How To Start An Owner-Operator Trucking Business In 10 Steps

Maybe you’ve been working as a company driver for years, and you’re ready to go into business for yourself. Maybe you’re a logistics entrepreneur ready to haul freight alongside an expanding fleet. Either way, you need to know how to start a trucking business as an owner-operator—a task that differs considerably from less independent entries into the industry. This owner-operator startup guide tells you everything you need to know.

The Owner-Operator Business: Advantages And Challenges To Consider

There are lots of reasons why experienced drivers and first-time carriers alike may want to start an owner-operator trucking company. Owner-operators enjoy a range of benefits compared to company drivers:

  • You get to be your own boss. See a workflow process that can be improved? You’re free to improve it. Rather drive in the evenings than the daytime? Go ahead. When you run the company, you make the rules—and that gives you unmatched flexibility in everything from scheduling to reinvesting your profits.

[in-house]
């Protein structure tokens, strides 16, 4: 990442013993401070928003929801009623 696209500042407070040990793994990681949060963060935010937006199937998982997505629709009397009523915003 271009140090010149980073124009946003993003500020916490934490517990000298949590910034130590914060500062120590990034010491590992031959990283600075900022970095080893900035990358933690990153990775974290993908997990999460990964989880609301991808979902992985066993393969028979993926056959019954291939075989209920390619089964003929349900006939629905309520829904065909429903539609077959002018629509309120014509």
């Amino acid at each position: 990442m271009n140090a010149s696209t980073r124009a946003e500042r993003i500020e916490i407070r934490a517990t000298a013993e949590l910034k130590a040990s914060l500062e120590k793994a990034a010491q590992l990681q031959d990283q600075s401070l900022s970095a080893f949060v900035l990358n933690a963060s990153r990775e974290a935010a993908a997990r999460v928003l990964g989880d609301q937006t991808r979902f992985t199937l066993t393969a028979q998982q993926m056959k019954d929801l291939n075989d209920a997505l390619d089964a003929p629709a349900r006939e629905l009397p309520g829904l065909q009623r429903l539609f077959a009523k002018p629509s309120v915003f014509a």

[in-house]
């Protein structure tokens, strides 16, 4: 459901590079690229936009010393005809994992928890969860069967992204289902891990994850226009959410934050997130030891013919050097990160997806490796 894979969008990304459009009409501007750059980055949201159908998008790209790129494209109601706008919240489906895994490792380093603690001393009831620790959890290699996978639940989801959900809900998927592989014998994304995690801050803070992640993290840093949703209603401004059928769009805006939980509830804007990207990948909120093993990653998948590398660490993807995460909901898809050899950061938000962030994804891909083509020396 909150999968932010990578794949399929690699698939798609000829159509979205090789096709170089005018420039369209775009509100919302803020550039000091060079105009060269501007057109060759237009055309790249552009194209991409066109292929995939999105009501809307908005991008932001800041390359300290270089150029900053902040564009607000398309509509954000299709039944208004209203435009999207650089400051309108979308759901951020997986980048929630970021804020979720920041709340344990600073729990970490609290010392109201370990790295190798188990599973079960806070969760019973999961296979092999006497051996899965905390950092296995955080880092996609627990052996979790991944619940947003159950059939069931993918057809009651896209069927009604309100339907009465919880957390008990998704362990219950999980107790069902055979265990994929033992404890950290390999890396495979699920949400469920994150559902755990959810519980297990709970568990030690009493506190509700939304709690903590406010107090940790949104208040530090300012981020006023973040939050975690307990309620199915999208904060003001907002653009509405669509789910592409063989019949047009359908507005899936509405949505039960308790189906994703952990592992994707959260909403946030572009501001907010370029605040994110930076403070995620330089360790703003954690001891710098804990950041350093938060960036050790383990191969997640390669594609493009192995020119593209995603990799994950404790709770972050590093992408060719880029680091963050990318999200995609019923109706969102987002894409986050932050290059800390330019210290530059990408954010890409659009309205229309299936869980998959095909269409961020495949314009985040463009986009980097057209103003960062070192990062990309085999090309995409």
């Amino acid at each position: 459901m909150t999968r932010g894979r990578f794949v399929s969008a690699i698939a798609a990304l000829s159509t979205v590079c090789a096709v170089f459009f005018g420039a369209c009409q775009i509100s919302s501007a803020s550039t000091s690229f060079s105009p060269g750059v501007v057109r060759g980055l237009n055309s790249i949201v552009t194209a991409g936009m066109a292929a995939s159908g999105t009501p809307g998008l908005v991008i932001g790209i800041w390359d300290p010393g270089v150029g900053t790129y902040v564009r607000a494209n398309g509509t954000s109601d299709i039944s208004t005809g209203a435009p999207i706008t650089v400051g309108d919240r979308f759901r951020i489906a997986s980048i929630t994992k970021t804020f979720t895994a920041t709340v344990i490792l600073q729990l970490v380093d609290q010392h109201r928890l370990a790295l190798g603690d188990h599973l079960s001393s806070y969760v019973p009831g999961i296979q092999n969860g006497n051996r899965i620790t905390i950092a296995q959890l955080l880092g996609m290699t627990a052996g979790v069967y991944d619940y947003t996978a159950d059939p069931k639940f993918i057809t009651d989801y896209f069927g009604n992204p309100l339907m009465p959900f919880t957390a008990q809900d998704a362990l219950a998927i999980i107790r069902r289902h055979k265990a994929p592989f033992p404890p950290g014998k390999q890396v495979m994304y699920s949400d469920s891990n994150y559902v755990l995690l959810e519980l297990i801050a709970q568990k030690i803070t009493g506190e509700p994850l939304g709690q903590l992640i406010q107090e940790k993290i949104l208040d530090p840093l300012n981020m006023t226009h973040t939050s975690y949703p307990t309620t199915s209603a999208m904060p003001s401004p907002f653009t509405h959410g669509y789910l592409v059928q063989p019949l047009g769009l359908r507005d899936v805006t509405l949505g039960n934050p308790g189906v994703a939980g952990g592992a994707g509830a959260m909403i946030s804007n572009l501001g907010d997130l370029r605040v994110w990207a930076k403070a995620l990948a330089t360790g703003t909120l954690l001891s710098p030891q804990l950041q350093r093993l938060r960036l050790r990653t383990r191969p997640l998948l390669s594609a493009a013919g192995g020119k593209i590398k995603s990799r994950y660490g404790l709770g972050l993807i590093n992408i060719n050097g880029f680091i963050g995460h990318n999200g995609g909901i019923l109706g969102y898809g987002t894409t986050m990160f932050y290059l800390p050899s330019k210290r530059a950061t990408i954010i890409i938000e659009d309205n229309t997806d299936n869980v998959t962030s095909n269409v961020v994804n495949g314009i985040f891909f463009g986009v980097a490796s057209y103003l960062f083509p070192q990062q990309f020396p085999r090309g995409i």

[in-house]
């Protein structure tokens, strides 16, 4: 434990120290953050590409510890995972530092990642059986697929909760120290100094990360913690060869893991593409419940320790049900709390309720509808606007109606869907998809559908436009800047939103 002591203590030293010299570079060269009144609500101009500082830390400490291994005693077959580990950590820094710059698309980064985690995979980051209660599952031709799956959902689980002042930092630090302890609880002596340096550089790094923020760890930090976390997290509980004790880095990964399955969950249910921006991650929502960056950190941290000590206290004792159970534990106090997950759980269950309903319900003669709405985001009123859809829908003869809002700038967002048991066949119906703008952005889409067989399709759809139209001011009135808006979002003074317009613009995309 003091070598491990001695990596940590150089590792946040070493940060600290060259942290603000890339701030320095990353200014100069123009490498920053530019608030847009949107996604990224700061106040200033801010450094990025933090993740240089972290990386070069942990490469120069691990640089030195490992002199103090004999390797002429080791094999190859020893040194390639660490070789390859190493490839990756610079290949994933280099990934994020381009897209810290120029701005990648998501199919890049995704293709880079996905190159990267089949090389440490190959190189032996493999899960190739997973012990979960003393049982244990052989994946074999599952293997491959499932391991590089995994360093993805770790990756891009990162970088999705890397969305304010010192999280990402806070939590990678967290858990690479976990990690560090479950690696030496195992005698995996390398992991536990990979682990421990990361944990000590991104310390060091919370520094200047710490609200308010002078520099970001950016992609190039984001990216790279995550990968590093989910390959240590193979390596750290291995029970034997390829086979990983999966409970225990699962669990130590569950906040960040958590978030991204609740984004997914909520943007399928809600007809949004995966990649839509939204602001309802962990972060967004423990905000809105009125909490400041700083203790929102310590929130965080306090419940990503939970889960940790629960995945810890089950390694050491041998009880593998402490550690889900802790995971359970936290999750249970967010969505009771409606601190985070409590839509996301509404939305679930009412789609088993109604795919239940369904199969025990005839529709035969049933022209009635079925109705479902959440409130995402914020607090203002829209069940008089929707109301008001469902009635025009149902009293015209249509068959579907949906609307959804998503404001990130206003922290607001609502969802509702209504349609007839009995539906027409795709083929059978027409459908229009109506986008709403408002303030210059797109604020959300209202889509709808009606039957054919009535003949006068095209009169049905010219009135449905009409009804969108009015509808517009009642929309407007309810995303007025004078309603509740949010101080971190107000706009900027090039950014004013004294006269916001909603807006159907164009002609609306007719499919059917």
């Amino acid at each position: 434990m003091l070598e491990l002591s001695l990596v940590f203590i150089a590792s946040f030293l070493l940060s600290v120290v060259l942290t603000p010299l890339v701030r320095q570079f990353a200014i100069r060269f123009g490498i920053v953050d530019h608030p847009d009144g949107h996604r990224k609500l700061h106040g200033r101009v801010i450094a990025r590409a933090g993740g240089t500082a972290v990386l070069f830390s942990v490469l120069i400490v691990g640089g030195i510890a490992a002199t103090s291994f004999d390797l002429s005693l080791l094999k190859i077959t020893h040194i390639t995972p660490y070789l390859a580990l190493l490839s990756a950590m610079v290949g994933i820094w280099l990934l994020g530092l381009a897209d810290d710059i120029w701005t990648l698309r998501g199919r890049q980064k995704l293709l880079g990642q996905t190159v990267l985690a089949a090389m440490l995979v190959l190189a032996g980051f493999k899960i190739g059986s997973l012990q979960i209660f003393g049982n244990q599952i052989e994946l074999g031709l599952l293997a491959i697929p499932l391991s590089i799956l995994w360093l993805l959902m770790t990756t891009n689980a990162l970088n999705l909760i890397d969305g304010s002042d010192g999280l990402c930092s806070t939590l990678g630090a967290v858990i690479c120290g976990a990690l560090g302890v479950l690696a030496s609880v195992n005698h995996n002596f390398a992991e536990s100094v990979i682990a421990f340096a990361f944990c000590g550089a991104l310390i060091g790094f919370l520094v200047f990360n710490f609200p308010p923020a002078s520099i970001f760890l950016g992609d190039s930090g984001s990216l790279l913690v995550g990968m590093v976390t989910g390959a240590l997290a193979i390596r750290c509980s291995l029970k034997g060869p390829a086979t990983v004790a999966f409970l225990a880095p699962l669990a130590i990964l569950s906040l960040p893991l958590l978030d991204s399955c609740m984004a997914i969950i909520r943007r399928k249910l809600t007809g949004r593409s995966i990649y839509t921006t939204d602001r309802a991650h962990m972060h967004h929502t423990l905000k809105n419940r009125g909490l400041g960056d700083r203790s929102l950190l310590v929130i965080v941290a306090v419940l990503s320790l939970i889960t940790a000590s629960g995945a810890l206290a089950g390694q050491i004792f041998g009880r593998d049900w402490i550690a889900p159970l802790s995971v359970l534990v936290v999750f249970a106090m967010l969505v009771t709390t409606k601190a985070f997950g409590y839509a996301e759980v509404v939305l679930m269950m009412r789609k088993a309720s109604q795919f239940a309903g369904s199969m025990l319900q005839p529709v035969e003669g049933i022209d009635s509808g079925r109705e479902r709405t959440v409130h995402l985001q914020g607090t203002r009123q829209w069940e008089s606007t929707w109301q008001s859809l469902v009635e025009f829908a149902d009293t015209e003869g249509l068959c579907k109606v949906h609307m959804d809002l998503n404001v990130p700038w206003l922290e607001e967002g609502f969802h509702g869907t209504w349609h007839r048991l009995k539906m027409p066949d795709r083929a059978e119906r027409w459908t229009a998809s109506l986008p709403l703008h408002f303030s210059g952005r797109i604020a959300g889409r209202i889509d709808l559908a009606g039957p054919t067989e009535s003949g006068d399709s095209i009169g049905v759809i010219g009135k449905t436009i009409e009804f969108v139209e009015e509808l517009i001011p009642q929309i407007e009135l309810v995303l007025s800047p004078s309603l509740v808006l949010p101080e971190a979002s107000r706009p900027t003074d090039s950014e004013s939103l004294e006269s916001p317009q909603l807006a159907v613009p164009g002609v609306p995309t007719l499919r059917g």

• You control freight and routes. The flexibility of self-employment allows you to carve out your own niche. You might prefer to stick close to family, operating only on routes that get you home a few times a week. If you’re not comfortable with HAZMAT or refrigerated products, there’s no need to carry them. You pick the freight, too.
  • You can configure your truck however you like. Carriers may assign any available vehicle, whether you have an affinity for that truck or not. As an owner-operator, you’re the one buying the equipment. That means you can outfit your rig to provide the ideal driving experience for you.
  • You keep 100% of the profits. Rather than working solely for a wage, an owner-operator retains control of the profits. It’s up to you whether you’d like to re-invest in your business or simply take home more of the value your company creates. This may be the top reason company drivers make the move to operating their own business.